If the Haibane world is a version of the Japanese purgatory-hells (Hell in Japan/a lot of Asian countries is about punishment for wrongdoing, not necessarily eternal damnation), Reki DOES overcome her struggle enough to be reborn (and it implies that Rakka will eventually, too). There isn’t a Christ figure in Haibane, after all.
        So it is definitely similar, but I think it’s a mistake to assume creeping Calvinism in Japan. I think it was a different process that produced this albeit similar result.

        • Autumn Grayson says:

          Unless he employed Death Of The Author, notleia :p Not saying he should, but believing strongly in Death Of The Author could make this conversation irrelevant, if authorial intent is irrelevant and a story is basically whatever the reader wants it to be.

          • nulligravida ftw says:

            Who is notleia? They sound like a fascinating person. 😛
            Even if you go Death of the Author, itself still hard to divorce a work from the culture that produced it.

      • Autumn Grayson says:

        Since Haibane Renmei uses some of the stereotypical aesthetics of Christianity it probably was vaguely influenced by Christianity, but it was probably influenced by other things as well.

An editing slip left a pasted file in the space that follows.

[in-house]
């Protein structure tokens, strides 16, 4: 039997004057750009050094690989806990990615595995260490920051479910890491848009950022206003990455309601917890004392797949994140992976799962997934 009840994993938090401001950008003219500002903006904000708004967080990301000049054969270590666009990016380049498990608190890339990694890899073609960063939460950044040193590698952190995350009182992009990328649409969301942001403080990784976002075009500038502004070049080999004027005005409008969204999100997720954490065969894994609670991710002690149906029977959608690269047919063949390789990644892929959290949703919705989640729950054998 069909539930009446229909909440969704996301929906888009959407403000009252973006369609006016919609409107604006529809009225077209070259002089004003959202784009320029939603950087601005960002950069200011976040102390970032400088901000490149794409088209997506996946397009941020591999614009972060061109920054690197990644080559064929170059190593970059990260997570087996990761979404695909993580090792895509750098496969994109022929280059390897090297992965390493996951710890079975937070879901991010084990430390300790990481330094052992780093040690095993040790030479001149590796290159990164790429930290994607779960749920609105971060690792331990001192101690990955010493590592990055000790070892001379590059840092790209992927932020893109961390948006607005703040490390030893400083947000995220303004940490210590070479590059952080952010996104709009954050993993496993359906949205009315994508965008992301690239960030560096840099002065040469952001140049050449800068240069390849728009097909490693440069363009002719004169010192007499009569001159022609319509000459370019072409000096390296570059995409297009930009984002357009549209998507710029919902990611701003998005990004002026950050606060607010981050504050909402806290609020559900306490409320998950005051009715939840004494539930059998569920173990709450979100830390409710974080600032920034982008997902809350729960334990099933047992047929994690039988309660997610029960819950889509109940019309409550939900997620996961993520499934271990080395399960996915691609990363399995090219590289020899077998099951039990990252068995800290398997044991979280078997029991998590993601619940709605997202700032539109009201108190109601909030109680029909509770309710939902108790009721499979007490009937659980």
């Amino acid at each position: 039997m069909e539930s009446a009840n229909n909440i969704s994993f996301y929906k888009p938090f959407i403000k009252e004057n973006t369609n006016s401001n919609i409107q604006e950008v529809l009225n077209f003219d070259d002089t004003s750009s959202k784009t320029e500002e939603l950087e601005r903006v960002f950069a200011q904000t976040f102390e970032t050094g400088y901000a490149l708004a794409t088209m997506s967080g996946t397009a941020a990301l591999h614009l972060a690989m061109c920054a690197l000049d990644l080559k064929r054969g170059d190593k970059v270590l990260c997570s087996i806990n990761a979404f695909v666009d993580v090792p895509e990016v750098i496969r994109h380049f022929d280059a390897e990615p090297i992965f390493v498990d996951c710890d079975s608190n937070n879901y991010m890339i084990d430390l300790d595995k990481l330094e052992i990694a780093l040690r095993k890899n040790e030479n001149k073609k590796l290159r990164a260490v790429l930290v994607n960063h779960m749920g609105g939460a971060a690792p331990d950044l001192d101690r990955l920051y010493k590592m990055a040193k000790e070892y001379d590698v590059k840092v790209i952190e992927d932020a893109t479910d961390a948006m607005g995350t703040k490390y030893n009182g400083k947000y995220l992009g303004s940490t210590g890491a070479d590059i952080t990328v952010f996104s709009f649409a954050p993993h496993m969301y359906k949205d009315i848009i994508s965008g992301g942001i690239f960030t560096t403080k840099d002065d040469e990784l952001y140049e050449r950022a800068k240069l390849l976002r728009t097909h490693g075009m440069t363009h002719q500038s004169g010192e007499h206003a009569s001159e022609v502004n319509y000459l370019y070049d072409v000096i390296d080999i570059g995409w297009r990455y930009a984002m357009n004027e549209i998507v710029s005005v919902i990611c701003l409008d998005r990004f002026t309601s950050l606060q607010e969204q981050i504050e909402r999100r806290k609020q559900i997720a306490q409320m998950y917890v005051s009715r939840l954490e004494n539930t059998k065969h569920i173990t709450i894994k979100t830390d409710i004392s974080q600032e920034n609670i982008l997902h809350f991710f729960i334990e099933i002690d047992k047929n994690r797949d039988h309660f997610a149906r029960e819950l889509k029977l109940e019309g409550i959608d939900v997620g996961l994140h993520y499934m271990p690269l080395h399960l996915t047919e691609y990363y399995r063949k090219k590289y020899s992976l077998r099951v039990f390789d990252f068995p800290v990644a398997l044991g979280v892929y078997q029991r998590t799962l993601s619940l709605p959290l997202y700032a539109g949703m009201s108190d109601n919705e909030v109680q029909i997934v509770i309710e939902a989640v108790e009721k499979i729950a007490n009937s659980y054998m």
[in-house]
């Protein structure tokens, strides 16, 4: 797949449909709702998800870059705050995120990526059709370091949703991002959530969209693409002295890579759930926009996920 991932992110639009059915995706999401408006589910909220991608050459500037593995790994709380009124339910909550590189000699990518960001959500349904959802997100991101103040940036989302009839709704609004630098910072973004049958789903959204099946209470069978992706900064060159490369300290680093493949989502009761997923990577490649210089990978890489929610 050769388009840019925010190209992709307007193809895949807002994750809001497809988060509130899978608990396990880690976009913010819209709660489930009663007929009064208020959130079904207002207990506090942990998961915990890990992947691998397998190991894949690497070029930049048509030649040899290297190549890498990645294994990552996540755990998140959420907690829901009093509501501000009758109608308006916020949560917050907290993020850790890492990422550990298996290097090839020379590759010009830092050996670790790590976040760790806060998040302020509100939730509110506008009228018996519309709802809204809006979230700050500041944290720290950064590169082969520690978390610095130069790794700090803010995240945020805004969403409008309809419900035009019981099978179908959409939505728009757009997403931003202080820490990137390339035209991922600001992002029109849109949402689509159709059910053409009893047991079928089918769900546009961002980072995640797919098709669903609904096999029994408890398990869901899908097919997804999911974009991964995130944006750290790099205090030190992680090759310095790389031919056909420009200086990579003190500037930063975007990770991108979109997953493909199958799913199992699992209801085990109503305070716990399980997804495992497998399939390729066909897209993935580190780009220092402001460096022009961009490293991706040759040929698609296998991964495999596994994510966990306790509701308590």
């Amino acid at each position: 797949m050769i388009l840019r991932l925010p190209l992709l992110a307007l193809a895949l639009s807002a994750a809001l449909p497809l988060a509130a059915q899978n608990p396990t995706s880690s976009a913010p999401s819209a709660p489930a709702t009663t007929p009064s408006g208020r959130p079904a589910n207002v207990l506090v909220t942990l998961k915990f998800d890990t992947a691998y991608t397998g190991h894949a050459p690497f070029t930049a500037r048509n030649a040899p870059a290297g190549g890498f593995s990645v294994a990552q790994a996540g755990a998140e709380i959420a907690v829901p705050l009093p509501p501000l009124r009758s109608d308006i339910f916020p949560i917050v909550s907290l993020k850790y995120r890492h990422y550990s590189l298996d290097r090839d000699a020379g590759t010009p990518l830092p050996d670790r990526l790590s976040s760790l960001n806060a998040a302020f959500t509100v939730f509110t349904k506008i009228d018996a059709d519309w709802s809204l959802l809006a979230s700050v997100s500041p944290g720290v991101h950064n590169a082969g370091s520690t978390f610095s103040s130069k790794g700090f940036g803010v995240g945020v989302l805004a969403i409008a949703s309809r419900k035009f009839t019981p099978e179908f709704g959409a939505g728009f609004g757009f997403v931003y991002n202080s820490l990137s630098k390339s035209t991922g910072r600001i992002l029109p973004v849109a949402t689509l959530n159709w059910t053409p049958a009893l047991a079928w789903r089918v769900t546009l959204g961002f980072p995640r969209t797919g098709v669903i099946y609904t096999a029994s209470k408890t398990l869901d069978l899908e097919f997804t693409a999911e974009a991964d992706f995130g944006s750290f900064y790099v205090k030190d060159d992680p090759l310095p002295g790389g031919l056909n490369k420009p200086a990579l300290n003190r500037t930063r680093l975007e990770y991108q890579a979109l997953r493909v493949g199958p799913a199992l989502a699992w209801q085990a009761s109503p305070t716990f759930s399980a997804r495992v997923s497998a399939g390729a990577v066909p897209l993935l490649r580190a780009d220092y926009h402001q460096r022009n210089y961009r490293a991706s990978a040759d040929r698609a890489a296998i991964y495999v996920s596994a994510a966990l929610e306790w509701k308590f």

Several anime use Christian aesthetics and symbolism, or even things that feel like Christianity but are clearly not. Wolf’s Rain even had something called The Book Of The Moon, which seems a bit like the bible in the sense that it’s a religious text that prophesies the apocalypse in that world. But it’s clearly not the bible.

        Death Note, Ao No Exorcist and Fate Zero have things and symbolism that are definitely borrowed from Christianity, but it just seems to be there for storytelling purposes more than anything. (In Ao No Exorcist, for example, demons are depicted similarly to yokai, and even though the main char was basically raised by a Catholic priest that does exorcisms, God isn’t treated as important, and the exorcisms are just another way to fight demons/yokai, equal to that of Buddhist methods and whatnot.) Rouroni Kenshin had an arc where it dealt with Christianity a lot more directly and actually grappled with it a bit, though not in an entirely favorable way. And that’s one of the few times I’ve actually seen an anime explore Christianity so directly, rather than it just sort of being there.

        I haven’t seen Haibane Renmei, so I can’t say for sure. But although it seems to have some Christian influence and maybe some lessons that we as Christians can get from it, it’s worth being pretty skeptical about the idea of it trying to be Christian, or not using lots of other philosophies/religions in addition to Christianity. ‘One who recognizes their own sin has no sin’ sounds very different than the Christian notion of sin, after all. Recognizing one’s sin is the first step to asking for forgiveness, and perhaps for taking preventative measures to avoid sinning again, but it sounds like the show leads the concept of recognizing sin in a very different direction than Christianity does. So the story might be more about how an individual can understand themselves and keep from doing bad things, rather than actually caring about the religious part of it. Though of course that’s just a guess based on what I tend to see in anime.

What do you think?